From what we have seen thus far, this is shaping up to be a nasty, drawn-out battle, and the vortex of public exposure gets larger with each passing day. Someone will emerge the victor, but at what cost? We do not want to see our university, and especially our law school, reduced to scorched earth in the aftermath of this battle. But we also do not want our institution to continue operating at status quo if that means its staff, professors, and students are subjected to fear, sexual harassment, and retaliation.

To CWRU President Barbara Snyder, we respectfully ask these hard questions and kindly request that you answer them in a timely manner.


CWRU President Snyder

1. Will the university board organize an independent review of the harassment policy, the provost’s, president’s, and diversity offices’ adherence to this policy and any violations that may have occurred in the case at hand? Or will they only investigate Mitchell’s conduct, completely disregarding what many consider to be the core issue with the university administration’s failure to follow its reporting and anti-retaliation policies?

Please be candid: who specifically will be conducting the review? To whom will they report? Will those parties mentioned in the suit’s allegations, such as the provost and president, be sufficiently removed from this process to make it resemble independence and fairness?

2. How do you plan to restore faith in a harassment-reporting policy that many now see as a Venus fly trap intended to attract those willing to report violations but that ensnares those who report against favored or protected individuals?

3. When will we have an acting and empowered dean to bring functionality to the administration again and morale back to students, faculty, and staff?

4. Can the law school and the university afford to continue with litigation in what seems to even a layman a clear case of retaliation? We urge the administration to consider more efficient, less embarrassing, and more reasonable paths to resolution in this matter. The longer this issue drags out, the harder it is for all of us.

These are not rhetorical questions. We expect candor from the university we hired to educate us. As future lawyers, we won’t accept a Potemkin village and will see through any façade erected to make us feel that all is well. Reminding us that there is a new curriculum (which doesn’t seem to amount to more than shifting around the furniture on the Titanic) will not make us look away from the real issues.

In fact, please don’t bring up the new curriculum in regards to this lawsuit. Again. Ever. It insults our intelligence. We expect accountability from the university we hired to educate us. We have great faith in and respect for our law-school faculty—including Professor Ku, who has stood alone in this for far too long—and hope to regain faith in our university administration. Nothing more, nothing less.

To Students, Faculty, and Staff at the Law School

Make your voice heard. We welcome anonymous or named opinions submitted to the Docket at

3 thoughts on “Some Hard Questions for President Snyder

  1. This is a very well written and compelling piece, by far the best I’ve read in connection with this nightmare. You’re absolutely right: the issue is whether there was retaliation. The “salaciousness” Ku is accused of hurling around as a weapon is not about whether Lawrence Mitchell was right in so radically altering the size, demographics, and financial aid policies of the law school. And it is not even about whether Mitchell is an ethical significant other–it’s about the things that did or not give Ku reason to believe Mitchell had engaged in unlawful behavior at Case. It is deeply troubling too that Daniel Dubé, who was brought by Mitchell from GW to work for him here, now is willing to identify himself and claims he was both complicit in retaliating against Ku and was himself on the receiving end of a sexual proposition from MItchell.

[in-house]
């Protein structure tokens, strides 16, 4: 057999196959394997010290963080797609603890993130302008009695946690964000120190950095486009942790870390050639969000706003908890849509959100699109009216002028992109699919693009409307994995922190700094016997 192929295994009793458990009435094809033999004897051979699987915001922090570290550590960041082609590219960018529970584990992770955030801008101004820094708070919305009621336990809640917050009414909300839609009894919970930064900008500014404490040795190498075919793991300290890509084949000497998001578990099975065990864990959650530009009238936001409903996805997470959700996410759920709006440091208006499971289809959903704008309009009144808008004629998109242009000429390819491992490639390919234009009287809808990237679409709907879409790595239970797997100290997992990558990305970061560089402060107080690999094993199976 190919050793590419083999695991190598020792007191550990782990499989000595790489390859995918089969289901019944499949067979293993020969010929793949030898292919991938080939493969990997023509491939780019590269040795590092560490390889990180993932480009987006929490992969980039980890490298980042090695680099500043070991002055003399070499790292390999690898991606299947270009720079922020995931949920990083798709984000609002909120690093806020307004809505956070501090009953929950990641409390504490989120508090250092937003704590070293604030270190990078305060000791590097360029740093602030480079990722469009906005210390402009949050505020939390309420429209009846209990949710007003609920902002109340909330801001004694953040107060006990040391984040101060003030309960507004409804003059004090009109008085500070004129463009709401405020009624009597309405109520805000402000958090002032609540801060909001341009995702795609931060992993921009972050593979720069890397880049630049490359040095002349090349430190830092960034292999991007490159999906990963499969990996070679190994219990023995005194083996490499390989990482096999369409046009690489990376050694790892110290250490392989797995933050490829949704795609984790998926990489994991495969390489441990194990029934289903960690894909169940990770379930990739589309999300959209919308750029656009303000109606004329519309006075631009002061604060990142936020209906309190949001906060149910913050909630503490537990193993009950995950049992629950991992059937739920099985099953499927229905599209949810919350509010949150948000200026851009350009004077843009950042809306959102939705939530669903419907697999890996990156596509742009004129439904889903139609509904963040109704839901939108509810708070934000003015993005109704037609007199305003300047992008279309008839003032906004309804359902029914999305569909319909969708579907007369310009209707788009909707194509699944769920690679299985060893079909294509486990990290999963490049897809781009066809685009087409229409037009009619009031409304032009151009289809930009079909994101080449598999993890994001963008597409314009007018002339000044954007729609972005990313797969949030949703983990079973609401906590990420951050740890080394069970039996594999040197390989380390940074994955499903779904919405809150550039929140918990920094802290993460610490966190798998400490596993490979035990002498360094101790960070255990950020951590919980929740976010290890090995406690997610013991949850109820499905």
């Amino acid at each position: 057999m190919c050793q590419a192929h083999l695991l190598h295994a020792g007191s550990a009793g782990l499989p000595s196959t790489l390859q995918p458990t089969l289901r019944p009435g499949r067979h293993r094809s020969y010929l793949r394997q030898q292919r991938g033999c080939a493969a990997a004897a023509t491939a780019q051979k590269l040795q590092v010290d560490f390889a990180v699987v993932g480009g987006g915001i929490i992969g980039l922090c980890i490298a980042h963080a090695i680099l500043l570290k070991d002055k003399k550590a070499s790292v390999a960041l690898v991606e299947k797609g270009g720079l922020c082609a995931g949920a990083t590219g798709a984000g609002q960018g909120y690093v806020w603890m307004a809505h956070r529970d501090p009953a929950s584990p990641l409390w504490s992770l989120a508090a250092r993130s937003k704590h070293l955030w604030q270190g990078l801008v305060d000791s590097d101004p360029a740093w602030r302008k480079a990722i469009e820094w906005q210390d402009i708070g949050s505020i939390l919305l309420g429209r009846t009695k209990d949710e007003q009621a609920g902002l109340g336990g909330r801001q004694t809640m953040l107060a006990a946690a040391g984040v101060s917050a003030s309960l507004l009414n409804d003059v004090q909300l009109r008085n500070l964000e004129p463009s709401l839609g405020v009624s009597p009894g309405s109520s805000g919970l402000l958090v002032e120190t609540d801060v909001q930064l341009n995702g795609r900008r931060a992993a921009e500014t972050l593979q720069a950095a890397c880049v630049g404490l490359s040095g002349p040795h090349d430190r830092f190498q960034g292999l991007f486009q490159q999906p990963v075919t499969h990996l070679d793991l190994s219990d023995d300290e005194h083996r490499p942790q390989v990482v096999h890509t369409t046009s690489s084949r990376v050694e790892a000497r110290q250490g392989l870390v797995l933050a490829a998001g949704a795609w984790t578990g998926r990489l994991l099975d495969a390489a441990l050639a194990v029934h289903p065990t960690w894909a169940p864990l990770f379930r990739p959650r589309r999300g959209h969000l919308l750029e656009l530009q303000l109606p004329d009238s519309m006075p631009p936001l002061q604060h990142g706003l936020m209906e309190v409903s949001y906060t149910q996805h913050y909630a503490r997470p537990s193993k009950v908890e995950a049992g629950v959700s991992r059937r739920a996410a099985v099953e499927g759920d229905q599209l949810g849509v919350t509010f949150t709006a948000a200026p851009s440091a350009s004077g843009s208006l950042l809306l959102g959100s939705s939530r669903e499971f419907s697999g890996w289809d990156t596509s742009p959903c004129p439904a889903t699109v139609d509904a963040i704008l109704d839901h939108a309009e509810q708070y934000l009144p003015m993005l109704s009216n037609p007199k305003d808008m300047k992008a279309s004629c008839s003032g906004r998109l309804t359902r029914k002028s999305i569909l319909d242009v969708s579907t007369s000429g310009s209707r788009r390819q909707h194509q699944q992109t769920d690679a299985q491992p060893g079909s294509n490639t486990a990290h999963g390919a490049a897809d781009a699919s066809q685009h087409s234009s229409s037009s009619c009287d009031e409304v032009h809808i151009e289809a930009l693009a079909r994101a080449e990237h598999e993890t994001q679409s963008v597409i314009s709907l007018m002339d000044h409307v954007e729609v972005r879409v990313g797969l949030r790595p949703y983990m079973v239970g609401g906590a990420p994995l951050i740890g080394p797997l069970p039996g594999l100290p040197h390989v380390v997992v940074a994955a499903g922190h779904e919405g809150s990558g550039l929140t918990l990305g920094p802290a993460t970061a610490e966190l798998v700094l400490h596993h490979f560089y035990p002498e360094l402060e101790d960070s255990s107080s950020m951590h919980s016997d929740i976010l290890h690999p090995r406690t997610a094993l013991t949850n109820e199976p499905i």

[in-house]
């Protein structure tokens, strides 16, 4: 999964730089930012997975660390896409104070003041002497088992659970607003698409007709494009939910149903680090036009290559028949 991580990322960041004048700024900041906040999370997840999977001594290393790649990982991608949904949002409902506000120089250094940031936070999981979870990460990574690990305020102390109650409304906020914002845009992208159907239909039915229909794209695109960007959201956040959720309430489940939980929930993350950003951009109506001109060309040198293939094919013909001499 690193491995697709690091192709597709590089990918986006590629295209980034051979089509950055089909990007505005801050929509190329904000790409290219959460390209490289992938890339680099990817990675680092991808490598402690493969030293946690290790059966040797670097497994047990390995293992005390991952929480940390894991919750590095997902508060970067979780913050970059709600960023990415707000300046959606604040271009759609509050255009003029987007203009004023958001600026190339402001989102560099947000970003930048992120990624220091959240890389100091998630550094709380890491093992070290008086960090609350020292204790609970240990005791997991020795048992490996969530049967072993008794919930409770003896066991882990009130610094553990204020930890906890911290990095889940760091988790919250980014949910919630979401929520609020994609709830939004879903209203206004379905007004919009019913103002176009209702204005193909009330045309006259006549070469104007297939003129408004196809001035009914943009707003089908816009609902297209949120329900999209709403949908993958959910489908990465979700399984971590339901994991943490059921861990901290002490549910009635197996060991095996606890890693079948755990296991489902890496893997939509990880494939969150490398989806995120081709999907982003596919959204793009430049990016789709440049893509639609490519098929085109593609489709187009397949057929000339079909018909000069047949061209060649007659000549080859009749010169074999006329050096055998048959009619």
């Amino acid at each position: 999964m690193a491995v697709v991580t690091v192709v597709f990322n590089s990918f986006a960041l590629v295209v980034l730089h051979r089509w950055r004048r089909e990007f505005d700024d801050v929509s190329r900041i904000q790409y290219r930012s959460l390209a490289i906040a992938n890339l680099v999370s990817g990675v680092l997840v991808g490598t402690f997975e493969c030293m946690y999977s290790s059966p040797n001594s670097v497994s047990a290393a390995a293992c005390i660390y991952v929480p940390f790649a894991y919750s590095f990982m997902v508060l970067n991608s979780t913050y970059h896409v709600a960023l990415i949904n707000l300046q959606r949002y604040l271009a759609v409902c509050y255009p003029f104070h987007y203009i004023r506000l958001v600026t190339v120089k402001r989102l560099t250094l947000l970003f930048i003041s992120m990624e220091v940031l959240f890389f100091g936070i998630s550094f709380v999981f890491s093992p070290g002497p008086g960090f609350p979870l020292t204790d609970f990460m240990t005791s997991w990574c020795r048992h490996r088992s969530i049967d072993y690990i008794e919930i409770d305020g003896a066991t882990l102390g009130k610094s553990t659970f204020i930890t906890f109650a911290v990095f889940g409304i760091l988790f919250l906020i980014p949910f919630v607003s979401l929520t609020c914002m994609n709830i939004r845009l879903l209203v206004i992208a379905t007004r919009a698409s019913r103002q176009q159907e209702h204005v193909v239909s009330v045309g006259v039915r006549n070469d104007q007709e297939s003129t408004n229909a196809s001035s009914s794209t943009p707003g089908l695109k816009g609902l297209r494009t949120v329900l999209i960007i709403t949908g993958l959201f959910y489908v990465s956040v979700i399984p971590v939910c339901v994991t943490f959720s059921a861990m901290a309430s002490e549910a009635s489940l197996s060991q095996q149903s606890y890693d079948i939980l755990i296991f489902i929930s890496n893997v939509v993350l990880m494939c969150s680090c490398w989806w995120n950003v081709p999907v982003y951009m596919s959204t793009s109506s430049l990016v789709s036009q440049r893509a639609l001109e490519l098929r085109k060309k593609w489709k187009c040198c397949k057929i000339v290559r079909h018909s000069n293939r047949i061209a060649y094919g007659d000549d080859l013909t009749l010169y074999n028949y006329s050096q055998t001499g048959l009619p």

Let me be clear: I don’t give a damn who Mitchell has, will, or wants to sleep with. What I do give a damn about is whether Ku had reason to believe Mitchell was engaged in behavior that would subject the school to liability and threaten to significantly disrupt the law school as a workplace.

    Case professors and administrators may not be prohibited by university policy from engaging in intimate relationships with either employees or students over whom they can exercise authority, but the vast majority of my peers (I received my J.D. in 1984) and juniors in every professional environment I’ve ever worked in would have been deeply troubled by such relationships, not only as an ethical matter (though certainly as that) but also as a potential source of liability and significant workplace disruption. It seems unlikely to me (and to an awful lot of people I know and respect) that anyone could so thoroughly compartmentalize his emotional life that he could have or even suggest an intimate relationship to someone and still maintain professional objectivity in evaluating his or her performance as an employee or a student. As a result, the employee or student is put into an impossible bind: you never want to displease someone who can determine your professional fate.

    In the end the thing you’re most right about is this: the worst thing possible for the university would be to drag this nightmare out.

    • The retaliation laws are often appealed to without much basis in fact. But this looks a little more serious than most cases
      Mitchell and Provost should resign
      If the Pres was involved she will have to follow suit.

  2. Good luck recruiting talent or students to the law school over the next 3-4 years, even IF this passes quickly. The University’s response has been subpar at best, and crippling at the very worst. If Snyder doesn’t act and fast, all her accolades over the last few years will be tarnished forever.